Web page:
Unlocking Productive Entrepreneurship In Africa’S Least Developed Countries
In Africa’s least developed countries (LDCs), escape from poverty and convergence to living standards of more advanced economies depends critically on structural transformation and the emergence of productive entrepreneurship that would accelerate growth and job creation. So far, however, subsistence agriculture has been the main source of employment in these countries, while a dynamic private sector in industry or high value-added services has remained elusive. Utilizing the flow approach to labor markets, this paper complements the empirical literature and numerous surveys on small and medium enterprise (SME) constraints and develops a theoretical framework that examines the main obstacles to entrepreneurship in Africa’s LDCs. The paper posits that given the persistent frictions in product and labor markets as well as skill shortages that characterize these economies, development of productive entrepreneurship cannot be left to markets alone. The policy analysis suggests that the state has an important role to play. Well-targeted government interventions including training of potential entrepreneurs and workers can help establish more modern and highly productive SME clusters that Africa’s LDCs need.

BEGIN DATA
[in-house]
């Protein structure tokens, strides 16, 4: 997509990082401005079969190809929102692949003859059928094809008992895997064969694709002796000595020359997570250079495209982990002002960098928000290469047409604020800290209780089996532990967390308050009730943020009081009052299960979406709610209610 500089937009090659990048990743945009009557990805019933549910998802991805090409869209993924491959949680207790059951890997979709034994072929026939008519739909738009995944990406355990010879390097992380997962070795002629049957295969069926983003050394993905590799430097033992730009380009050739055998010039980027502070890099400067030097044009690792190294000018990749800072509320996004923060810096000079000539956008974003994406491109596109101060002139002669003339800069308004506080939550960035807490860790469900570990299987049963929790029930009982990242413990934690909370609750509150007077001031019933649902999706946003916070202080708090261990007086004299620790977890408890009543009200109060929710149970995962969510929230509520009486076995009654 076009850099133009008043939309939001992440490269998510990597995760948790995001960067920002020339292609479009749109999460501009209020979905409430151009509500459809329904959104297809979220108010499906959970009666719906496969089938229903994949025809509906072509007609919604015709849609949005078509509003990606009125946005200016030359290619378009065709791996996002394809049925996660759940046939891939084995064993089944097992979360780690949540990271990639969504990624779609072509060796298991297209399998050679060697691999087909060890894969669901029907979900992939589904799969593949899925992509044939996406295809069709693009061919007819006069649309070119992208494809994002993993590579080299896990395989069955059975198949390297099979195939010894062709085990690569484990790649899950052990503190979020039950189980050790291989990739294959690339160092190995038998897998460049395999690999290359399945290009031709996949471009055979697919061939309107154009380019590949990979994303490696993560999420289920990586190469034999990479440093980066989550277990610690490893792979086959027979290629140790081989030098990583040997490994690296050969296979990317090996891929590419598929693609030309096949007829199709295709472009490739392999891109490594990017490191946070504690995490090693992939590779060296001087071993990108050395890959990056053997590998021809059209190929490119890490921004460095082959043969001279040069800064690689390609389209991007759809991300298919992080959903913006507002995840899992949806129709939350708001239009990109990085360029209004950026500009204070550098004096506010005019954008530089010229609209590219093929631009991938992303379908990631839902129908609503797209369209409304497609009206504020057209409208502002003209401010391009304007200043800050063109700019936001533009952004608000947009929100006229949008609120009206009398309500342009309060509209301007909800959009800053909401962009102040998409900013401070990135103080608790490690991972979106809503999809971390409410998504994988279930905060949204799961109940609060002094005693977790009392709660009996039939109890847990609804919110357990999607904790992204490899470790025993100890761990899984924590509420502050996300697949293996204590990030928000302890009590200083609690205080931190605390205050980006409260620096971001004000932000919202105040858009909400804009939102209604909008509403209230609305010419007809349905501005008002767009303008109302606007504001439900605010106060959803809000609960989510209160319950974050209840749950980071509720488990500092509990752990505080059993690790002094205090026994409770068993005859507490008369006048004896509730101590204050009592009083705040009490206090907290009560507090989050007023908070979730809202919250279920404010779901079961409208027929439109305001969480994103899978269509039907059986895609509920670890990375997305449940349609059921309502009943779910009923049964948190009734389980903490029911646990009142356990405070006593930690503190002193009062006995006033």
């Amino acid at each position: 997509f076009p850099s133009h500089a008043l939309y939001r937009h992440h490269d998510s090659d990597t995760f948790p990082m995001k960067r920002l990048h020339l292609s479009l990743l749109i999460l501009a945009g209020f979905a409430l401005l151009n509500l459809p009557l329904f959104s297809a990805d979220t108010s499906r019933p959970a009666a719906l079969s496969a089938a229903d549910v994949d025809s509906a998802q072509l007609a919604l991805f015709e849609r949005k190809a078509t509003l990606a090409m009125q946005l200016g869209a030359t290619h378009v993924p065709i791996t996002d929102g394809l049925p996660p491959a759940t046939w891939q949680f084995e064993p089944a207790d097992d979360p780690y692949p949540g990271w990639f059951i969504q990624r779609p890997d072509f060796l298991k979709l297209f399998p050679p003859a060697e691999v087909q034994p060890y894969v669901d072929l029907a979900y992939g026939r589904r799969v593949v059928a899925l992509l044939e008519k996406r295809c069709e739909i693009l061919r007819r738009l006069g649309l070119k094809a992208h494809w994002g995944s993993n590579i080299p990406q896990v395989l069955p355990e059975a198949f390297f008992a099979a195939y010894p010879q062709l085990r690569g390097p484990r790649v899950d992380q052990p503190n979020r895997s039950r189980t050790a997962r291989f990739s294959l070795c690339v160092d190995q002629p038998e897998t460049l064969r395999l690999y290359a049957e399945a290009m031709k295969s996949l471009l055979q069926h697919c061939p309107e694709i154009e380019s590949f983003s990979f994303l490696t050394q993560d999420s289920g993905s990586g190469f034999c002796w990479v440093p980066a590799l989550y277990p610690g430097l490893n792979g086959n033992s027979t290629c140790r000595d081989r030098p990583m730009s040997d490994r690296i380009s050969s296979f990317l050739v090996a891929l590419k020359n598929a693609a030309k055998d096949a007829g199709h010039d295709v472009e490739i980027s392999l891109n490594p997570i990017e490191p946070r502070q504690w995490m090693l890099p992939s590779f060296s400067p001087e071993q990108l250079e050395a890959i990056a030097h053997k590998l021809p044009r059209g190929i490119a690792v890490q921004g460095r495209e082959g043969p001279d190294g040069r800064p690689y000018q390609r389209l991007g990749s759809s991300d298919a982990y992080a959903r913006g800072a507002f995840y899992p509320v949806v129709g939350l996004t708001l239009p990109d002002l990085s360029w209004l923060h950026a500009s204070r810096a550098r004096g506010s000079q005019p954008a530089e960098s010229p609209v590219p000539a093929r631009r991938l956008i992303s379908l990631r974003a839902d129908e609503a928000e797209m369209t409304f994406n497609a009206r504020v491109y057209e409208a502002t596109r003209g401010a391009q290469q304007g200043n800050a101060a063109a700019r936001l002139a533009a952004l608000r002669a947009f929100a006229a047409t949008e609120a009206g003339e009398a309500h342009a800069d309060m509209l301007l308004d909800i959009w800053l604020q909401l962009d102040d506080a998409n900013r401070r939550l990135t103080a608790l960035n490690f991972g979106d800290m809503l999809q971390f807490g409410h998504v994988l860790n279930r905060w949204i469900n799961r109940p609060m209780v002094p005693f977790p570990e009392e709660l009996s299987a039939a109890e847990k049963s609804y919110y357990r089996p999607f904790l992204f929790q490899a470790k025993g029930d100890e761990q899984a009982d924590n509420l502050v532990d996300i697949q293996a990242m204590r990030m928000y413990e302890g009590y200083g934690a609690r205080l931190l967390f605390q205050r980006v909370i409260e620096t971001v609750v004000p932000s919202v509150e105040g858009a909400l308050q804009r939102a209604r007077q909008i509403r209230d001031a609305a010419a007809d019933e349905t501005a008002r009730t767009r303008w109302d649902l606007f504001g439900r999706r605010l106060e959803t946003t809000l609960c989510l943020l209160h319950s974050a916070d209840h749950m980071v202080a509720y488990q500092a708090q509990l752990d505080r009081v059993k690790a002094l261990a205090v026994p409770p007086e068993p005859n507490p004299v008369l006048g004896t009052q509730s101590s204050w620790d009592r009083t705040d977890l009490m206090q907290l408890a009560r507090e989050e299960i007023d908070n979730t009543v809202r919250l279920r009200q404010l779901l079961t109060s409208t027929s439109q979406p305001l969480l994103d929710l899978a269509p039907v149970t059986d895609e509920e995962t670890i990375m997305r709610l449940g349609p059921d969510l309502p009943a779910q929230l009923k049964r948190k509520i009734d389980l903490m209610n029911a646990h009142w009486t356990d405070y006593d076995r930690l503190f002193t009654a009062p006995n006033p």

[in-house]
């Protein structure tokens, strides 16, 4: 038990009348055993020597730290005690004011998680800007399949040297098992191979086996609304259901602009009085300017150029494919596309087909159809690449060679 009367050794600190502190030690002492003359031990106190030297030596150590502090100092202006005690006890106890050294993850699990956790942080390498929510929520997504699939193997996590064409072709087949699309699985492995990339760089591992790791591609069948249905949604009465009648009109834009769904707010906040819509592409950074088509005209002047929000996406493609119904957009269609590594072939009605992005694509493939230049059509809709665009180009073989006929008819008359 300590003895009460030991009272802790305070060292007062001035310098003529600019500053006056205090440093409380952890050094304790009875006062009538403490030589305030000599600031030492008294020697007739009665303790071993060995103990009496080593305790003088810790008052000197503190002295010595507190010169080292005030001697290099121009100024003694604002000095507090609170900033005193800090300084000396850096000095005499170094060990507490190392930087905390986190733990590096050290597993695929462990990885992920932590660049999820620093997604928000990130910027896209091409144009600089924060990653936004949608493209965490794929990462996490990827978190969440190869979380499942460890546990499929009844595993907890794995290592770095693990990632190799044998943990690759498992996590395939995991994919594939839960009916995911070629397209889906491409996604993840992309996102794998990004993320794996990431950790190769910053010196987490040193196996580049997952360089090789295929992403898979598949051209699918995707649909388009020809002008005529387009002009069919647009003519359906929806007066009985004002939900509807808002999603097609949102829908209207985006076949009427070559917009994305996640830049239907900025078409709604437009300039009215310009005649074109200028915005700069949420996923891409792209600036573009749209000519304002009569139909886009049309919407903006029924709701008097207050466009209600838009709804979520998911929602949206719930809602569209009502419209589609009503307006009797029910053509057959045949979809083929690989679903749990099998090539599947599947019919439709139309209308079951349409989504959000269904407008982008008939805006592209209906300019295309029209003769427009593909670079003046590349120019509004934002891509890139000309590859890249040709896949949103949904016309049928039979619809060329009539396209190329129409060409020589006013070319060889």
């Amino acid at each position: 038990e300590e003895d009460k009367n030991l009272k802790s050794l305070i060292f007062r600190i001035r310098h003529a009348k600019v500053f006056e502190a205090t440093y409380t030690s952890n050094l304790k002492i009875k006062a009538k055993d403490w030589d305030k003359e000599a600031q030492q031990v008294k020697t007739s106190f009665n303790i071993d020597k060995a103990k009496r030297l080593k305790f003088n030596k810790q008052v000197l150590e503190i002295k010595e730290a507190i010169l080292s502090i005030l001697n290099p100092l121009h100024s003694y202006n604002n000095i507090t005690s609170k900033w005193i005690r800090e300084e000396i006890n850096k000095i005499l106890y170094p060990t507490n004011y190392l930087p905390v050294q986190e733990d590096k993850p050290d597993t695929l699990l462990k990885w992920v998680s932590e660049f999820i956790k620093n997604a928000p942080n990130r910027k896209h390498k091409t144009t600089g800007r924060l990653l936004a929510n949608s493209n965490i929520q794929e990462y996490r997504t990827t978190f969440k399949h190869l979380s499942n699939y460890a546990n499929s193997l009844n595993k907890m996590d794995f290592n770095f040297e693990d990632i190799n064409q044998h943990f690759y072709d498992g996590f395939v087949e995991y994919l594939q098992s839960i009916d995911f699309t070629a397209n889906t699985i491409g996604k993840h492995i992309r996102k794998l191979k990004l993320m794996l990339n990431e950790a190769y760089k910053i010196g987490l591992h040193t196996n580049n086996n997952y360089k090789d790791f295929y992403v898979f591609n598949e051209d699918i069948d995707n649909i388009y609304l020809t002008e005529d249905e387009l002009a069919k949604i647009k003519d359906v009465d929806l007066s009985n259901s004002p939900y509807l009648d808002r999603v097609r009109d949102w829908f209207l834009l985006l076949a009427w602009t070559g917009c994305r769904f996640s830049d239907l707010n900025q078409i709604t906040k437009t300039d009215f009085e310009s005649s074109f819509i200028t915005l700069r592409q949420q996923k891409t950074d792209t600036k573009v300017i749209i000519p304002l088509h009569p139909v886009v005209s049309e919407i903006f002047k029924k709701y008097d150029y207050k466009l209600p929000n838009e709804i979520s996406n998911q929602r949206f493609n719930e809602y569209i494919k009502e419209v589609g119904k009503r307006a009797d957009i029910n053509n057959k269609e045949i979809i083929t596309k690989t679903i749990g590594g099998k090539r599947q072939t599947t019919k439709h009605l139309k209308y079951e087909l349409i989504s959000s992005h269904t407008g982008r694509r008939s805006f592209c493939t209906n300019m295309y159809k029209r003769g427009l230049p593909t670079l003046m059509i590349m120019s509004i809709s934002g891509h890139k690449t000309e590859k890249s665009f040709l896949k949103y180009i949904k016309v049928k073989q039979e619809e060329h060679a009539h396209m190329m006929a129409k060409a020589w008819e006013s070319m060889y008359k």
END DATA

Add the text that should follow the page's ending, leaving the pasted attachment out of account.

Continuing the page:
|Date of creation:||01 Jun 2010|
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- Mina Baliamoune-Lutz, 2007. "Entrepreneurship, Reforms, and Development: Empirical Evidence," ICER Working Papers 38-2007, ICER - International Centre for Economic Research.
- Baliamoune-Lutz, Mina, 2009. "Entrepreneurship and Reforms in Developing Countries," Working Paper Series UNU-WIDER Research Paper , World Institute for Development Economic Research (UNU-WIDER).
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